Circuit of the Americas

Jorge Sanhueza-Lyon for KUT News

You might have read or seen one of the many news reports this week on the economic impact of Austin's Circuit of the Americas track.

A report commissioned by the track found that it had a nearly $1 billion impact on the local economy over the last year. That's a big number, nearly three times as much as the estimated economic impact of South By Southwest.

But what does it mean, really? What are we talking about when we talk about economic impact?

I put that question and more to Ben Lofstgaarden of Greyhill Advisors, the firm commissioned by Circuit of the Americas (COTA) to do the report (and the same firm that does annual reports on SXSW's economic impact).

"What's unique about the impact [report] that we did for COTA is that it wasn't just for one single event," he says. "It was for the whole suite of activities that they do over the course of the year." 

So it's not just Formula One, it's also all the other races, concerts and events like the X Games held at COTA throughout the year. (COTA is a separate entity from Formula One – F1 is the race, COTA is the venue.) The actual direct economic impact of all of that – dollars that can be traced directly from the track into the economy? It's $515 million. So how do you go from that to nearly a billion dollars of economic impact? There's some nuance to the numbers.

Jorge Sanhueza-Lyon, KUT News

Update: Check out our photos from the first ever Austin X Games in the slideshow above. And see more on the KUTX Flickr page.

Original Story (June 6): The X Games are underway for the first time in Austin.

Most of the extreme sports events are happening at the Circuit of the Americas track.

Morgan Wade has competed in the X Games before. But this year will be different… because he’s practically a hometown boy.

“It’s always nice to have a hometown crowd cheering you on," Wade says. "It’s different than all the other places we’ve been, obviously, because Texas is bigger and better than everywhere else we’ve already been.”

facebook.com/saraheckhardtaustin

This is an excerpt from an article written by our Austin City Hall reporting partner, the Austin Monitor (formerly In Fact Daily).

Travis County Judge candidate Sarah Eckhardt continued her verbal campaign against billionaire businessman Red McCombs Thursday, taking him to task for asking taxpayers to contribute millions of dollars to build the Circuit of the Americas race track but going to court to get his property tax bill on the facility lowered.

Eckhardt, a former Pct. 2 Commissioner who is running for the top job in Travis County, issued a statement criticizing McCombs – one of the developers of the Formula 1 race track – for throwing his political and financial weight around to get what he wants.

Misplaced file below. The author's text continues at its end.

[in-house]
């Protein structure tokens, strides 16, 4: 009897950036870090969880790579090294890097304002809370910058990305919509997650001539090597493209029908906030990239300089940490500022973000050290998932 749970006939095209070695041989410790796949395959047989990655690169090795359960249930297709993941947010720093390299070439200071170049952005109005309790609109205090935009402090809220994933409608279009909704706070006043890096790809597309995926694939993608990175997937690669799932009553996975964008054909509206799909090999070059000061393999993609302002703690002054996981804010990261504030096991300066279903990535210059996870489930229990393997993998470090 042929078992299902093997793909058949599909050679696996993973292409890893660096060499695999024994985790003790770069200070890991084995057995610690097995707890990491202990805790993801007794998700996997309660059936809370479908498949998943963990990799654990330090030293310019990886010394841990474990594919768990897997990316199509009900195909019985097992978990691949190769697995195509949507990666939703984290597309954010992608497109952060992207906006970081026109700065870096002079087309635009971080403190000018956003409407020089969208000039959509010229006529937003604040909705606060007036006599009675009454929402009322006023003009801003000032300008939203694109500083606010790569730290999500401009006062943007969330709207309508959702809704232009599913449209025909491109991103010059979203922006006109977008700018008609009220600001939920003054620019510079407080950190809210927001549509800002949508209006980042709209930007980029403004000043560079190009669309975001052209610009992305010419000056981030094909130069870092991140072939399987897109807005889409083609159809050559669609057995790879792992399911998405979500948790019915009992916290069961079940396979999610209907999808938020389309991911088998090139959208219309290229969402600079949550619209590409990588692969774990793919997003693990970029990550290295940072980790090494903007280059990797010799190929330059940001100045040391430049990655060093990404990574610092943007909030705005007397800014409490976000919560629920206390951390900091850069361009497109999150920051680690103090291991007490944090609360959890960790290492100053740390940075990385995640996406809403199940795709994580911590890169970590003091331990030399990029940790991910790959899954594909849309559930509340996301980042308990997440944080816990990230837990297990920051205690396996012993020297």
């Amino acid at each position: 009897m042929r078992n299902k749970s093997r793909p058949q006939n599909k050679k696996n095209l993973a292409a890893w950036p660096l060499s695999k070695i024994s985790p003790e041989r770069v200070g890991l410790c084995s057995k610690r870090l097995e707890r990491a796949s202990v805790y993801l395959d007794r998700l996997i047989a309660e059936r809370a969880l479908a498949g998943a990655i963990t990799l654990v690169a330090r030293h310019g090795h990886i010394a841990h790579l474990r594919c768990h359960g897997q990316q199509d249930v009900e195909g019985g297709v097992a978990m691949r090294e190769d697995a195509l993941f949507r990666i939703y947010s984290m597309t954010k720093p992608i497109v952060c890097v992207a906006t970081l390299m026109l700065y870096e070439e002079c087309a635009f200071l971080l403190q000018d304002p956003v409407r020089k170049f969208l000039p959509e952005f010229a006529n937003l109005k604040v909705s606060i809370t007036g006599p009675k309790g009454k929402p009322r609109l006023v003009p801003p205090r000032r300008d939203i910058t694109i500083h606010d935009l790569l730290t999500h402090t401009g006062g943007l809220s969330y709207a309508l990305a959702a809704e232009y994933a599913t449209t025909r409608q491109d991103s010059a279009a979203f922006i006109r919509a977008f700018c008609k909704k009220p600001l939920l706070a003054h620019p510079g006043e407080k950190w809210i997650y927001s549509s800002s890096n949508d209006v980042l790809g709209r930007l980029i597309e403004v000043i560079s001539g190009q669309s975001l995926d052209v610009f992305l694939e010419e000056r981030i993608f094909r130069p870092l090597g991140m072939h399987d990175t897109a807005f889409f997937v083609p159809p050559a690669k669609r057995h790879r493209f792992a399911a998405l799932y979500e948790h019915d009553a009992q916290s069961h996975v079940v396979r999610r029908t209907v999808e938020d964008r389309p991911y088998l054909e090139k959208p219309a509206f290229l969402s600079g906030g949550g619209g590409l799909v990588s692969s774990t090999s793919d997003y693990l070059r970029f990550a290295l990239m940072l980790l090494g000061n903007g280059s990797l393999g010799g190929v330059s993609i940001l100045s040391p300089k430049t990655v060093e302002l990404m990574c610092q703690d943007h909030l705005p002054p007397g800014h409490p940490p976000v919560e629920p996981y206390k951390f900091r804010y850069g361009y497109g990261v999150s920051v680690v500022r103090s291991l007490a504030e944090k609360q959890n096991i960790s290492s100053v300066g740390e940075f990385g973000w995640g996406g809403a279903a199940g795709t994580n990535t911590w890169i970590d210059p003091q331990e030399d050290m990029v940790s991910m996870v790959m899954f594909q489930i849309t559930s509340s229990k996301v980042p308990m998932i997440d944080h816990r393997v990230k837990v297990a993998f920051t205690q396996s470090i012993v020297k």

flickr.com/concerttour

Austin's got another music festival. 

Today, iHeartRadio announced a one-day country festival, featuring Carrie Underwood, Luke Bryan, Jason Aldean and Lady Antebellum, among others. 

The Clear Channel-sponsored, Bobby Bones-hosted festival will descend upon the Frank Erwin Center on March 29th, making it the second country music fest planned for May 2014, after Jeff Foxworthy's Natty Light-sponsored Red Fest at Circuit of the Americas. 

Judi Radice Hays

A version of this story first ran Nov. 16, 2012.

Formula One events begin today at the Circuit of the Americas track.

F1 doesn’t have a huge following in the U.S. – it’s only in its second year in Austin – and a lot of people may not know the first thing about the sport. Here's what we learned about the basics.

First things first: what is the “formula”?

Filipa Rodrigues for KUT News

This time last year, many local businesses were staffed up and overstocked.

In the weeks and months prior to its first Formula 1 Grand Prix, Austin prepared to host thousands of fans from around the globe.

With the sport attracting a coterie of high rollers, business expectations were high. The Austin Better Business Bureau even urged local businesses to consider accepting foreign currency.

For some, the event brought an increase in business. But for many vendors and retailers, the crowds never seemed to show up.

Filipa Rodrigues for KUT News

Update: Austin's second Formula 1 weekend has come and gone. Now comes the exodus of fans and visitors.

Read more here: Record Airport Travel Expected as Austin F1 Ends; Downtown Road Closures Persist (MAP)

Original story: It’s Grand Prix weekend in Austin, and that means tens of thousands of visitors coming to Central Texas. It also means a free downtown festival focused on racing activities, vintage vehicles and live music.

Austin Fan Fest starts today and runs through midnight every day, except Sunday when it ends at 8 p.m.

Road closures for the festival began Wednesday and will continue through Sunday. Street closures stretch from Congress Avenue to San Antonio Street and between Second and Fifth Streets.


View Proposed Roads Near F1 Racetrack in a larger map

Update: Travis County Commissioners have agreed to fund the construction of a new road in Del Valle near the Circuit of the Americas track using non-taxpayer approved bonds. Commissioner Margaret Gomez, who represents the area where the road will be built, says the project is critical for economic development.

flickr.com/oxherder

If you ever wanted to ride an Formula 1 track in your own car, the Circuit of the Americas is now selling the opportunity. A full-day private track rental goes for $55,000. Group rates are available at $2,500 per person.

"Response has been strong with more than 250 people expressing interest within the first few days of offering the experience online," Circuit Executive Vice President Bruce Knox said in a press release. 

For a sport that caters to people who commute by helicopter and drop $10,000 on bottle service, it's probably not shocking to see a $55,000 price tag attached to a single day of entertainment. But how does it stack up against the competition? We poked around and found out.